A. Heathrow. It’s massive and constantly congested, and they have very strict rules regarding carry-on luggage.

Q. Of all the places you’ve been, what’s the best?

A. Santa Barbara. It’s beautiful, and it’s my home.

Q. What’s your secret airport vice?

A. Buying paperback spy novels. They are a great release on long flights.

By Matti Anttila, as told to Joan Raymond. E-mail: joan.raymond@nytimes.com.

By Connection Consulting

After providing consulting for numerous business to start up in Brazil, we have learned that there are a few subjects related to bureaucracy and perceptions about Brazil that catch foreigners by surprise especially when they are planning to set up or already are in the process to open their business in the country.

Based on our experience we decided to write this guide to clarify 4 of the most usual misconceptions that people have when bringing their business to Brazil:

Salaries are Very Low in Brazil

It is easy to think of Brazil as a country with cheap workforce so this may be the most common misconception of all people planning to set up in Brazil. Just to give you an idea of the evolution of the salaries, the minimum wage increased at an astonishing pace in the past years practically doubling if compared to the figures from 2002.

Right now the minimum wage is BRL 465. It is worth to note however that the gap between different categories is huge so you will rarely find any employee with a bachelor degree in engineering that earn less than BRL 3000. Salaries vary a lot from state to state, but for experts the salary may double or even triple.

Top that with high social costs and an extra salary per year (the 13th salary) and will you have a idea of the annual cost of an employee for the company.

Companies can be Opened on a Blink of an Eye

Unlike the process in the US or in most European countries where opening a company is quick and usually require filling out a form or two, the Brazilian company formation process is far more complicated and time-consuming. Different authorities, licenses and taxes are involved depending on the type of company you are planning to open and it can take from one to six months before your company is operating.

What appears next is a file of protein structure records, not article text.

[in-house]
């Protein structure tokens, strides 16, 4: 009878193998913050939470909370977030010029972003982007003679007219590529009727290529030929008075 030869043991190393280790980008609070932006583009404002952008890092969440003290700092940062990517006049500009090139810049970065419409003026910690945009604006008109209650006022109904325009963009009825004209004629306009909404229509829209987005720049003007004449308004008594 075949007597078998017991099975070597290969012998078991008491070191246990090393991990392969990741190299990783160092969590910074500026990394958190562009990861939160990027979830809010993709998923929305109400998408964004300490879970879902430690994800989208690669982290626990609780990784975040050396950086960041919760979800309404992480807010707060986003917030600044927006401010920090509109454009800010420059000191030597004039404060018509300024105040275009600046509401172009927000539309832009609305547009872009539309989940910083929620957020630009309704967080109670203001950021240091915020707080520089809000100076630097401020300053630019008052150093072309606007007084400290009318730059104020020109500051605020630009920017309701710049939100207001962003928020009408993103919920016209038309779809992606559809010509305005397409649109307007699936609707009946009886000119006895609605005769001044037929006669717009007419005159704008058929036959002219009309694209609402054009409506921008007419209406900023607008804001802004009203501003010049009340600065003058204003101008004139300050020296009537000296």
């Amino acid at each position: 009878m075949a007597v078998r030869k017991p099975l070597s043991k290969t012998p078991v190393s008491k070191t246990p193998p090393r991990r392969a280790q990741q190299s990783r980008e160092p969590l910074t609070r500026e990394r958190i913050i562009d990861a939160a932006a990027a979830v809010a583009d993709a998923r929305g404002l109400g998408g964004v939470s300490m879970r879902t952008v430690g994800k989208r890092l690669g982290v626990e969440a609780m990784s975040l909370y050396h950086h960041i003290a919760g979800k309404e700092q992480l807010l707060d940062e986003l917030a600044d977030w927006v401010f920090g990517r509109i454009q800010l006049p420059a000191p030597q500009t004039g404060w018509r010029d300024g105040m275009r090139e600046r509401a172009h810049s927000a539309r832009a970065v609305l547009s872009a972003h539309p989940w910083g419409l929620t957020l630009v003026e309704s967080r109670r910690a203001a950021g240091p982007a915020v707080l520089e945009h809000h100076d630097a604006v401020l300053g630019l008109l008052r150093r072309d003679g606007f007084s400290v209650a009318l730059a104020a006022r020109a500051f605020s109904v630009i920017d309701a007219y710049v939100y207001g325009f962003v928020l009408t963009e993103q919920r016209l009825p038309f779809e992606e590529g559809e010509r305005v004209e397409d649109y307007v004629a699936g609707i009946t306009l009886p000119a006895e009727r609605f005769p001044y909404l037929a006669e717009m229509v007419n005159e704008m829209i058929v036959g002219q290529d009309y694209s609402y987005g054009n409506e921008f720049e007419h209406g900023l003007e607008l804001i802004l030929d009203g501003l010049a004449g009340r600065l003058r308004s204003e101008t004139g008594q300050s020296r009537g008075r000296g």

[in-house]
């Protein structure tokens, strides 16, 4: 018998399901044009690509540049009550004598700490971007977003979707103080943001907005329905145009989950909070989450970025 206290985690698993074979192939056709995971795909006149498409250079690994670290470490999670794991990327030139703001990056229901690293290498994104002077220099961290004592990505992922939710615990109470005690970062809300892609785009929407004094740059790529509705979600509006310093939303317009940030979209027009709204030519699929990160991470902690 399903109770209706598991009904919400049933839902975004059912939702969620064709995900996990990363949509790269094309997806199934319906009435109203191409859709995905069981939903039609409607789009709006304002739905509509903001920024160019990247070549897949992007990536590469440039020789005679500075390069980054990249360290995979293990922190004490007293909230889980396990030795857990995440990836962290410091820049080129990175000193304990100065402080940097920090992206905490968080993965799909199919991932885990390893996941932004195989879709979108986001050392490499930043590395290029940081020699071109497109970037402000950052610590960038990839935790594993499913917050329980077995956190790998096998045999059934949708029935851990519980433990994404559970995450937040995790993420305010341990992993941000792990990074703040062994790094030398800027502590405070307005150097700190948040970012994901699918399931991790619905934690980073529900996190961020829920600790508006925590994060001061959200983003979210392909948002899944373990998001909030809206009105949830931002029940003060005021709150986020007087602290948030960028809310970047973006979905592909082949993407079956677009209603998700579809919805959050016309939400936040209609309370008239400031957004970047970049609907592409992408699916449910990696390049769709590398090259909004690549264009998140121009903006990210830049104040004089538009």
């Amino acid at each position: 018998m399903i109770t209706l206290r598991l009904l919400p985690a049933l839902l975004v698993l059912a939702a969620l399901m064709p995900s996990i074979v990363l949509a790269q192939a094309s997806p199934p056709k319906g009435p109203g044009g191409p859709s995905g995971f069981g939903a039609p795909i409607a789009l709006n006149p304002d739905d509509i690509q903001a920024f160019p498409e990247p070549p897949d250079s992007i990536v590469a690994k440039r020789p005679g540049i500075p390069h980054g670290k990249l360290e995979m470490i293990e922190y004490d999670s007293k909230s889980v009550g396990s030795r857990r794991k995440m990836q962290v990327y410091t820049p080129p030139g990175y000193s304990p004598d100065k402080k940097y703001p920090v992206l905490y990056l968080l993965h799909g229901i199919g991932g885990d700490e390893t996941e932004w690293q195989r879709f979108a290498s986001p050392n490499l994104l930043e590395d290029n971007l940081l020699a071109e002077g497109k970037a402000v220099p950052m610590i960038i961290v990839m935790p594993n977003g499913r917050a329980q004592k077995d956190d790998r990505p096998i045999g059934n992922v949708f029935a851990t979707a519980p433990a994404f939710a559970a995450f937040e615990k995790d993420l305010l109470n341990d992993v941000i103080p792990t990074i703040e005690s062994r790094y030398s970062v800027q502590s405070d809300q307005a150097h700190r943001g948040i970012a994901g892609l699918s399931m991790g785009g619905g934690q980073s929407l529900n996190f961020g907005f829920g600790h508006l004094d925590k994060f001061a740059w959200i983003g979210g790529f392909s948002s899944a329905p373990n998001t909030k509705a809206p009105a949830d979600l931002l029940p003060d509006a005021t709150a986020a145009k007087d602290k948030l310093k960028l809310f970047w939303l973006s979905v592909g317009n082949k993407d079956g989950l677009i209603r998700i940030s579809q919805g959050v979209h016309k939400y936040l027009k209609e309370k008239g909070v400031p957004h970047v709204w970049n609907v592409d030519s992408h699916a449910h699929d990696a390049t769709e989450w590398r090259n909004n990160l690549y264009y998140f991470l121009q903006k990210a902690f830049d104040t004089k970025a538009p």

The fact that there is foreigner presence in the company also makes the process slower and more expensive due to extra translations costs.

Rio de Janeiro is the Only City to be

Some people tend to be fooled by the status that Rio de Janeiro has as a vacation destination thinking that such status also applies for business. We are not trying to say Rio de Janeiro is not a good place to establish your business, but you should be aware that there are other places in the country with great potential and that may even offer incentives such as free plots of land for you to build your business or tax reductions. 

São Paulo is still considered the business capital of Brazil and alone corresponds to 15% of the country’s GNP. Also three quarters of the all business events in Brazil happen in São Paulo. Manaus is also an interesting place for electronics manufacturing business due to its free trade zone regulations.

Get your Brazilian Documents in Brazil

Foreigners sometimes get overwhelmed by the amount of documents that are necessary to live in Brazil and the most natural perception is that it will be easier to obtain all documents once they are in Brazilian soil. That is not always true. 

Some documents, for example the CPF, can also be obtained in the Brazilian Consulate so it worth to check with them if they can assist you. You are little likely to get information in English from the authorities in Brazil, so besides of having help in your own language, the Consulate is more used to handle request from foreigners.